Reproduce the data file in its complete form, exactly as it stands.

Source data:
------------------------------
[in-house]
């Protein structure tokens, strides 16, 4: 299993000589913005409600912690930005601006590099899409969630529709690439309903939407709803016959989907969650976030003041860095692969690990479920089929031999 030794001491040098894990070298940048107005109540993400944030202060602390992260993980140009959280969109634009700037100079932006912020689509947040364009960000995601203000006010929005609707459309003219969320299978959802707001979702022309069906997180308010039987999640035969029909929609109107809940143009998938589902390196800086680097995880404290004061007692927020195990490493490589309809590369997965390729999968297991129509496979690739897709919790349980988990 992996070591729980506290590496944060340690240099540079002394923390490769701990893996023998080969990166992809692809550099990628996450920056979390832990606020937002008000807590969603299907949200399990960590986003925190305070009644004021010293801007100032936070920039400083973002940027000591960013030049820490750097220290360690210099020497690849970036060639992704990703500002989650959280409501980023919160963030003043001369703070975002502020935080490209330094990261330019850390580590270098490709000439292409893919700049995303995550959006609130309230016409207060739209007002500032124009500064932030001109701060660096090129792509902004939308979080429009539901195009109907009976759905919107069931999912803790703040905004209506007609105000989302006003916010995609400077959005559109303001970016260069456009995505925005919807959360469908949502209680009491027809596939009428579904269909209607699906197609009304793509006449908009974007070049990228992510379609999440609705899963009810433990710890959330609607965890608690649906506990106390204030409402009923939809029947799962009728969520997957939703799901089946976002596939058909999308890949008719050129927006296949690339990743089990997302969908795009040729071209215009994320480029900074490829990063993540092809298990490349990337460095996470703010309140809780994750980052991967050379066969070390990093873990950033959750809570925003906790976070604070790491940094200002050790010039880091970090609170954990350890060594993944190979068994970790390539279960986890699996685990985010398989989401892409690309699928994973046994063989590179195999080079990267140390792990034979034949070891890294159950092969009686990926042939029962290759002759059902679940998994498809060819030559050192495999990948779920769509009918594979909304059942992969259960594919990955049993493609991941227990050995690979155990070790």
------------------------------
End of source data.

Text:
[in-house]
């Protein structure tokens, strides 16, 4: 299993000589913005409600912690930005601006590099899409969630529709690439309903939407709803016959989907969650976030003041860095692969690990479920089929031999 030794001491040098894990070298940048107005109540993400944030202060602390992260993980140009959280969109634009700037100079932006912020689509947040364009960000995601203000006010929005609707459309003219969320299978959802707001979702022309069906997180308010039987999640035969029909929609109107809940143009998938589902390196800086680097995880404290004061007692927020195990490493490589309809590369997965390729999968297991129509496979690739897709919790349980988990 992996070591729980506290590496944060340690240099540079002394923390490769701990893996023998080969990166992809692809550099990628996450920056979390832990606020937002008000807590969603299907949200399990960590986003925190305070009644004021010293801007100032936070920039400083973002940027000591960013030049820490750097220290360690210099020497690849970036060639992704990703500002989650959280409501980023919160963030003043001369703070975002502020935080490209330094990261330019850390580590270098490709000439292409893919700049995303995550959006609130309230016409207060739209007002500032124009500064932030001109701060660096090129792509902004939308979080429009539901195009109907009976759905919107069931999912803790703040905004209506007609105000989302006003916010995609400077959005559109303001970016260069456009995505925005919807959360469908949502209680009491027809596939009428579904269909209607699906197609009304793509006449908009974007070049990228992510379609999440609705899963009810433990710890959330609607965890608690649906506990106390204030409402009923939809029947799962009728969520997957939703799901089946976002596939058909999308890949008719050129927006296949690339990743089990997302969908795009040729071209215009994320480029900074490829990063993540092809298990490349990337460095996470703010309140809780994750980052991967050379066969070390990093873990950033959750809570925003906790976070604070790491940094200002050790010039880091970090609170954990350890060594993944190979068994970790390539279960986890699996685990985010398989989401892409690309699928994973046994063989590179195999080079990267140390792990034979034949070891890294159950092969009686990926042939029962290759002759059902679940998994498809060819030559050192495999990948779920769509009918594979909304059942992969259960594919990955049993493609991941227990050995690979155990070790």